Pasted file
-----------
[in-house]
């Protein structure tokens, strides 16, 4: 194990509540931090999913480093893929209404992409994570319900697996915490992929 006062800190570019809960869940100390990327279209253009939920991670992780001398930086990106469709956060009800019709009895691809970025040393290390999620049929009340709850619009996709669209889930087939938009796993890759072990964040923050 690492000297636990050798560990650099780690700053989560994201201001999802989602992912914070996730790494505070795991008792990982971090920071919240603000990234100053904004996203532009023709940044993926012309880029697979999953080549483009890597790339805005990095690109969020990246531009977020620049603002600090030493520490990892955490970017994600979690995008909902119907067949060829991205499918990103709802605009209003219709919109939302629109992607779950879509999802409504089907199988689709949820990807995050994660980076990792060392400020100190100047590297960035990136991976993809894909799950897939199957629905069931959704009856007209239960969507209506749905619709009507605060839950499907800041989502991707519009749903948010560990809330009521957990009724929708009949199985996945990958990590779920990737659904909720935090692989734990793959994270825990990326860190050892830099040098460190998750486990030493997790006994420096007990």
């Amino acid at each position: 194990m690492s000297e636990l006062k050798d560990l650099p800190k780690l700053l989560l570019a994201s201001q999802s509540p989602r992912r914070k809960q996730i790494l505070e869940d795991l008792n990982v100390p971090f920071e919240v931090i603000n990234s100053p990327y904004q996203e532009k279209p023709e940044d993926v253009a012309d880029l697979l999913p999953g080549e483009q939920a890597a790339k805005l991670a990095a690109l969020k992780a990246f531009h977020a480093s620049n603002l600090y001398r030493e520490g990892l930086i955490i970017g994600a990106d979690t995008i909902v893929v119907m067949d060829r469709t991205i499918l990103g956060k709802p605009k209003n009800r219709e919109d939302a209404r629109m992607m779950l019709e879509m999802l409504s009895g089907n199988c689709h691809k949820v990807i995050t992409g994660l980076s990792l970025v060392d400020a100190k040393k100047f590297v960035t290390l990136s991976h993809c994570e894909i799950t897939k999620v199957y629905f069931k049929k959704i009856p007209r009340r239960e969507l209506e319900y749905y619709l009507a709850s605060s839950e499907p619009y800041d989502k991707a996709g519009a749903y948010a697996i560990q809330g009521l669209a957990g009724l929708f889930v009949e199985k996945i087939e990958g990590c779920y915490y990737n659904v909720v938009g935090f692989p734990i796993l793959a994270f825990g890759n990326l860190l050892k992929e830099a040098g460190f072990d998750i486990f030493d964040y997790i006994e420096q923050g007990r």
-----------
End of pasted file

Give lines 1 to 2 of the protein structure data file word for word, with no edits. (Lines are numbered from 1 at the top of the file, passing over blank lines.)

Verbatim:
[in-house]
């Protein structure tokens, strides 16, 4: 194990509540931090999913480093893929209404992409994570319900697996915490992929 006062800190570019809960869940100390990327279209253009939920991670992780001398930086990106469709956060009800019709009895691809970025040393290390999620049929009340709850619009996709669209889930087939938009796993890759072990964040923050 690492000297636990050798560990650099780690700053989560994201201001999802989602992912914070996730790494505070795991008792990982971090920071919240603000990234100053904004996203532009023709940044993926012309880029697979999953080549483009890597790339805005990095690109969020990246531009977020620049603002600090030493520490990892955490970017994600979690995008909902119907067949060829991205499918990103709802605009209003219709919109939302629109992607779950879509999802409504089907199988689709949820990807995050994660980076990792060392400020100190100047590297960035990136991976993809894909799950897939199957629905069931959704009856007209239960969507209506749905619709009507605060839950499907800041989502991707519009749903948010560990809330009521957990009724929708009949199985996945990958990590779920990737659904909720935090692989734990793959994270825990990326860190050892830099040098460190998750486990030493997790006994420096007990």